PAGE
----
Elderly patients with mCRC may benefit from reduced-dose S-1 + oxaliplatin over full-dose S-1 monotherapy
Elderly, vulnerable patients with metastatic colorectal cancer (CRC) experienced longer progression-free survival (PFS) and fewer toxicities with a reduced-dose combination chemotherapy regimen of S-1 and oxaliplatin compared with full-dose S-1 monotherapy, the phase II NORDIC9* trial showed.
Participants were 160 patients aged ≥70 years (median age, 78 years) with previously untreated metastatic colorectal adenocarcinoma and ineligible for full-dose combination chemotherapy. They were randomized to receive full-dose oral S-1 (30 mg/m2 BID on days 1–14 every 3 weeks) and at progression, intravenous irinotecan (250 mg/m2 on day 1 every 3 weeks or 180 mg/m2 on day 1 every 2 weeks; n=83) or reduced-dose oral S-1 (20 mg/m2 BID on days 1–14) plus intravenous oxaliplatin (100 mg/m2 on day 1 every 3 weeks) and at progression, oral S-1 (20 mg/m2 BID on days 1–14) plus intravenous irinotecan (180 mg/m2 on day 1 every 3 weeks; n=77).
Patients were followed up for a median 23.8 months. Intravenous bevacizumab at a dose of 7.5 mg/kg on day 1 every 3 weeks (first-line) was allowed. Gradual dose escalation of irinotecan was recommended (to 350 mg/m2 on day 1 every 3 weeks or 250 mg/m2 on day 1 every 2 weeks) in patients who tolerated full-dose monotherapy with only grade ≤1 toxicities.
Patients who received reduced-dose combination therapy had longer PFS compared with those who received full-dose monotherapy (median, 6.2 vs 5.3 months, hazard ratio [HR], 0.72, 95 percent confidence interval [CI], 0.52–0.99; p=0.047). [Lancet Gastroenterol Hepatol 2019; doi:10.1016/S2468-1253(19)30041-X]
Median time to failure of first-line therapy – after accounting for treatment breaks – was comparable between full-dose monotherapy and reduced-dose combination therapy recipients (6.0 vs 7.4 months, HR, 0.77; p=0.110), as was overall survival (OS; median, 11.5 vs 14.5 months, HR, 0.82, 95 percent CI, 0.57–1.19; p=0.302).
In a post hoc analysis, patients who received bevacizumab (n=22 in each group) demonstrated greater PFS than those who did not (median, 8.2 vs 4.7 months, HR, 0.65; p=0.018), while OS was numerically but not significantly greater in bevacizumab recipients (20.5 vs 12.6 months, HR, 0.64; p=0.051). However, the researchers advised caution when interpreting these findings due to potential confounding.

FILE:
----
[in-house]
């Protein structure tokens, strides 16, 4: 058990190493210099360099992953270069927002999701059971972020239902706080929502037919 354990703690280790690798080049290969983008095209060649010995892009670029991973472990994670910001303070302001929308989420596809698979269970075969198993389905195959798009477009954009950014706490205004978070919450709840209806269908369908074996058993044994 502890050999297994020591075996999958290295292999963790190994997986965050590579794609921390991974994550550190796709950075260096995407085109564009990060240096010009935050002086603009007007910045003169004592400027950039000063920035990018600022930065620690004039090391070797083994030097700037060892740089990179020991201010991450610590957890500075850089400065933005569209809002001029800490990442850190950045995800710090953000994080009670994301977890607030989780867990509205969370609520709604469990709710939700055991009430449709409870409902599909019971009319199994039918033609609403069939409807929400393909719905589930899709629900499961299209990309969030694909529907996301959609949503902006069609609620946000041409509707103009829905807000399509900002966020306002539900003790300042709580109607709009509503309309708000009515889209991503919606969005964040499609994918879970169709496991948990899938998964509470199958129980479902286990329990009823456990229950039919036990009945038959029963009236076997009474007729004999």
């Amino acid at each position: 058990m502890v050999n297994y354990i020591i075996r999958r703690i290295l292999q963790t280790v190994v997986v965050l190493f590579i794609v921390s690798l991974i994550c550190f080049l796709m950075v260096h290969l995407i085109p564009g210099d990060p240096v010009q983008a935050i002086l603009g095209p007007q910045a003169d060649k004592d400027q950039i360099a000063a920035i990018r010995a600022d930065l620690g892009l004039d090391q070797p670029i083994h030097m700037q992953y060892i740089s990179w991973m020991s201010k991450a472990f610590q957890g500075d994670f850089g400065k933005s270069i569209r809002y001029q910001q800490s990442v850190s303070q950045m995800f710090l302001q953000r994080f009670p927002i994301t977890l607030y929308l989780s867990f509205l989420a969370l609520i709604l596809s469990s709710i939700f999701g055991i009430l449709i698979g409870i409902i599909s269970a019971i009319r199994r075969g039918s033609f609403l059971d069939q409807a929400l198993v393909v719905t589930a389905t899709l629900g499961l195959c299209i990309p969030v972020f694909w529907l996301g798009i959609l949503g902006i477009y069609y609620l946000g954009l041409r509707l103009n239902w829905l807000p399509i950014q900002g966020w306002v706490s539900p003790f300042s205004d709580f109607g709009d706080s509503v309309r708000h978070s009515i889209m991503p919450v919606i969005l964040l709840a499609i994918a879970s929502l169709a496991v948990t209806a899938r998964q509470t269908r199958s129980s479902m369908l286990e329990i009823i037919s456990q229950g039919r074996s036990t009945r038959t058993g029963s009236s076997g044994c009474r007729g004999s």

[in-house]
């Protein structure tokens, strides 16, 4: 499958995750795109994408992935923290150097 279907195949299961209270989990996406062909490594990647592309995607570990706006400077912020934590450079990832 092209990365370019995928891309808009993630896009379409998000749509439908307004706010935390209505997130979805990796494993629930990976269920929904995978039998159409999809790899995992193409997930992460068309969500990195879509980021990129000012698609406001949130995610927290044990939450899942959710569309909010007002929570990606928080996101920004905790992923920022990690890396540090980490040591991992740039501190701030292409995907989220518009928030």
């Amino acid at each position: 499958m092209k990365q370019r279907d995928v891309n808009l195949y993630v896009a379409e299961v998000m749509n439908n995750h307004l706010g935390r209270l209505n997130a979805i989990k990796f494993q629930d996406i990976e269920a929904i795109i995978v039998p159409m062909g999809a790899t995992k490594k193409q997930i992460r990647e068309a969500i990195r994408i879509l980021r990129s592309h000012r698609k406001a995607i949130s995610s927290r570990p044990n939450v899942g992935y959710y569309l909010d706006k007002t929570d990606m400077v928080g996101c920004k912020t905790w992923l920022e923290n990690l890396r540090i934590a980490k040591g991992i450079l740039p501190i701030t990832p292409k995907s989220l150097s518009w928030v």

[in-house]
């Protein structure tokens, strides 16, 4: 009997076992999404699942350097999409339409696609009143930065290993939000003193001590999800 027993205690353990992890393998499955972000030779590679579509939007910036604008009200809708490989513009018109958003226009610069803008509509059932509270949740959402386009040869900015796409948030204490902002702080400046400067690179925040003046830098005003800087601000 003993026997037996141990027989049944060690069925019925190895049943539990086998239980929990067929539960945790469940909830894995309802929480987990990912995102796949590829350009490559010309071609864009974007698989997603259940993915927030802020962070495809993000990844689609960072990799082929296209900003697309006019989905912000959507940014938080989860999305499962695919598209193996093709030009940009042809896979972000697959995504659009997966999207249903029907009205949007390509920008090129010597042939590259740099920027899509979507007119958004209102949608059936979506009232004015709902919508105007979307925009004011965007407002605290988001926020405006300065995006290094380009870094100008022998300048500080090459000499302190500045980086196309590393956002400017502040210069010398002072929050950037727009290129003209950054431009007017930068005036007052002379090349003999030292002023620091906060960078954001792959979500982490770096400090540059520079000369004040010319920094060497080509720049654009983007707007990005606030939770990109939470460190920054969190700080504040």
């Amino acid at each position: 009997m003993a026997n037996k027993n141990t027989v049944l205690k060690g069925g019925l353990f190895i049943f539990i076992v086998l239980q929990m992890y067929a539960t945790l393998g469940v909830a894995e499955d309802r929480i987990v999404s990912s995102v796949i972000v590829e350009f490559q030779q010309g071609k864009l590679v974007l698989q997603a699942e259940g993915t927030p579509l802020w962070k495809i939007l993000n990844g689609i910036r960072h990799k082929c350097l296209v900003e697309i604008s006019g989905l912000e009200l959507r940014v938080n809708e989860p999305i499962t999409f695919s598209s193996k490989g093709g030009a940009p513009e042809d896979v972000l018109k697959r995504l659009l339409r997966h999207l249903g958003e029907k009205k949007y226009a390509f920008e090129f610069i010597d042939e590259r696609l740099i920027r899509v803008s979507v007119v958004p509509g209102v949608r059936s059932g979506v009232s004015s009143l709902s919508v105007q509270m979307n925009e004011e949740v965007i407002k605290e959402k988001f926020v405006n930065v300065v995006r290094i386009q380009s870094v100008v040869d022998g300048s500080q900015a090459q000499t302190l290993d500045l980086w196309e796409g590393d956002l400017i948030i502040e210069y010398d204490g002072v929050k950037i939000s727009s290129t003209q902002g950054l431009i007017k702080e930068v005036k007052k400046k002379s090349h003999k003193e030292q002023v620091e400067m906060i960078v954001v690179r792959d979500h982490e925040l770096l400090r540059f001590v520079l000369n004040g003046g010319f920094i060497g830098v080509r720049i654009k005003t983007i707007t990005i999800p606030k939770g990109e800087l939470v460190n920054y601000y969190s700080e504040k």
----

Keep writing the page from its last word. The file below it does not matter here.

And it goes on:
“Future studies should explore whether fluoropyrimidine-based monotherapy plus bevacizumab is as effective as reduced-dose combination therapy, and whether bevacizumab adds further benefit when used alongside reduced-dose combination therapy,” they advised.
Of the 157 patients who received treatment, grade 3–4 adverse events (AEs) occurred more frequently among full-dose monotherapy compared with reduced-dose combination therapy recipients (62 percent vs 43 percent; p=0.014), specifically diarrhoea (15 percent vs 3 percent; p=0.018), fatigue (12 percent vs 4 percent; p=0.083), and dehydration (6 percent vs 0; p=0.060). Hospitalization was more common among full-dose monotherapy compared with reduced-dose combination therapy recipients (61 percent vs 39 percent; p=0.0052). Six deaths were deemed treatment-related, four and two in the full-dose monotherapy and reduced-dose combination therapy groups, respectively.
“Hospitalization is associated with irreversible decline in functional status and increased risk of institutionalization in older patients, and the risk of hospitalization is therefore an important aspect when deciding treatment strategies,” the researchers said.
“[R]educed-dose combination chemotherapy with S-1 and oxaliplatin for older and vulnerable patients with metastatic CRC was more effective, had less toxicity, and resulted in fewer hospitalizations than full-dose monotherapy with S-1 [and] could therefore be the preferred treatment [in this population],” they concluded.